An essay by a science fiction writer and a doctor of engineering who looks at an apartment from the point of view of biology rather than residence.
According to the author, various creatures live in the apartment. There are stray cats wandering around the apartment looking for prey, and there are trees that have been erected between dong and dong. There are also small microbes that are invisible to our eyes, such as the amoeba virus.
It is the author’s idea that living creatures living in an apartment influence each other and maintain a ‘symbiotic’ relationship. Of course, people who live in apartments are also deeply affected by these creatures. What the author pays attention to is the chemical reaction between each other that occurs in this entangled relationship.
The author says that the living space of an apartment changes not only humans but also the living things around them, changing the habitats and soil of living things.
In the foreword, the author said, “I think apartments are the most easily accessible environment around us and that reveals the unique characteristics of the city well. and introduce
book trigger. 340 pages. 16,800 won.
▲ History of University = By Nam Nam-won.
Universities have long established themselves as the backbone of society. When the Reformation swept across continental Europe in the 16th century, universities acted as ‘intellectual vanguard’ in sectarian warfare. In the 17th and 18th centuries, European absolute monarchs used universities for administrative reform based on bureaucracy. In the 19th century, it was used as a tool for building a nation-state. In the 20th century, universities are being used as levers for technological development and economic growth. The university maintained its life by reflecting the political, social, and cultural demands that determined the era in its educational ideology and system.
The author, who is in charge of teacher compilation and records management at Kyunghee University, examines the reason for the existence of the university by overviewing the history of the university from the tradition of Western education before the birth of medieval universities to the present.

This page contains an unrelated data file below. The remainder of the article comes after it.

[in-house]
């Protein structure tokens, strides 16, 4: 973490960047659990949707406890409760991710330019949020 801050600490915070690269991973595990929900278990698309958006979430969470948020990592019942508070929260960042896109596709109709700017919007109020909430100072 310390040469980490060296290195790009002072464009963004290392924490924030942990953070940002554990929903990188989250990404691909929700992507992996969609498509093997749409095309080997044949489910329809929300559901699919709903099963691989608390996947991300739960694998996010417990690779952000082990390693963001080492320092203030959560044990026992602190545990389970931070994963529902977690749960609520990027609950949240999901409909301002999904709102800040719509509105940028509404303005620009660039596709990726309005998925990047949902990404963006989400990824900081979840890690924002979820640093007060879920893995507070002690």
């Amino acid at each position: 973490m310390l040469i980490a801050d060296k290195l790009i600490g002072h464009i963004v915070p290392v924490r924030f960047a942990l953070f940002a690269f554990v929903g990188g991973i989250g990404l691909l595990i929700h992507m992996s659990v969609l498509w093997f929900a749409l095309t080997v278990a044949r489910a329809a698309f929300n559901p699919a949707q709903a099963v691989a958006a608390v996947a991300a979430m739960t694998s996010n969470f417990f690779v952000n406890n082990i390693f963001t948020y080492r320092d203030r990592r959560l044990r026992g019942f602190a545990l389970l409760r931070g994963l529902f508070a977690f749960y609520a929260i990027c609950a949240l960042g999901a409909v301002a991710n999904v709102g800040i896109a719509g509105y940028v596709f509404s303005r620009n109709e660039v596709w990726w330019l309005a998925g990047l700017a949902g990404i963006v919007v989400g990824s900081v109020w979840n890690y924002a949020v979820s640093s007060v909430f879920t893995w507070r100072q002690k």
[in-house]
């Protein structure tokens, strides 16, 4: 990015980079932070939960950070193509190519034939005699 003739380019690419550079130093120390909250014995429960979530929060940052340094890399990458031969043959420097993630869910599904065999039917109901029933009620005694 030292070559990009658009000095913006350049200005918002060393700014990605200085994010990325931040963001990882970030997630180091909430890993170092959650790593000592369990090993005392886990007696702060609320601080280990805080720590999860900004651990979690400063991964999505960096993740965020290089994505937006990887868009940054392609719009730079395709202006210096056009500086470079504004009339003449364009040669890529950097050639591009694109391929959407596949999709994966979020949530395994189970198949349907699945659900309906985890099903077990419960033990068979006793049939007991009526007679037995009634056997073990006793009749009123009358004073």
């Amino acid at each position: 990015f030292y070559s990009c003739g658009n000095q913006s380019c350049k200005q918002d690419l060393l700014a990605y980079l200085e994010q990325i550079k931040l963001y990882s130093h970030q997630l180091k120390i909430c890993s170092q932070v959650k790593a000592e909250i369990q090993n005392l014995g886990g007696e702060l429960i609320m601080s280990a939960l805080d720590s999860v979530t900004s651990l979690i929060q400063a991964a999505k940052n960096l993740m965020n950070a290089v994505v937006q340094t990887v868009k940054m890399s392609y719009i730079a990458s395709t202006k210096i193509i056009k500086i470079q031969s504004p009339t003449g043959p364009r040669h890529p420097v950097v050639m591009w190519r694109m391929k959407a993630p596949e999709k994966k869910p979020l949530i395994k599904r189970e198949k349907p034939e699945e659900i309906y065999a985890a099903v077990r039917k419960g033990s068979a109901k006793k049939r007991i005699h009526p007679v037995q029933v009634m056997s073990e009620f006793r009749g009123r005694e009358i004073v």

The author says, “Only through the history of the university can we understand the reality of the university.” He explains that the reason why the university has been able to survive for a long time is that “the university has properly fulfilled the vocation of the times requested by society.”
Wisdom House. 340 pages. One hundred and eight thousand won.
▲ China is a monster = by Robert Spalding. Translated by Park Seong-hyun.
The subtitle is “The Chinese Communist Party’s World Domination Strategy”. The author, a senior expert at the Hudson Institute, a leading liberal conservative think tank in the United States, points out that China is using all sorts of means, including discourse manipulation and bribery, to strengthen its global dominance.
The author refers to China’s global domination strategy as a ‘stealth war’. It means that they are quietly strengthening their world dominance through an inconspicuous ‘strategy’.
The author warns that if the United States does not take decisive action to protect its economy, security and freedom, the United States may fall into a totalitarian society similar to the current Chinese system. The author describes that society as a “dystopia”.
Symbolicus. 376 pages. 19,000 won.
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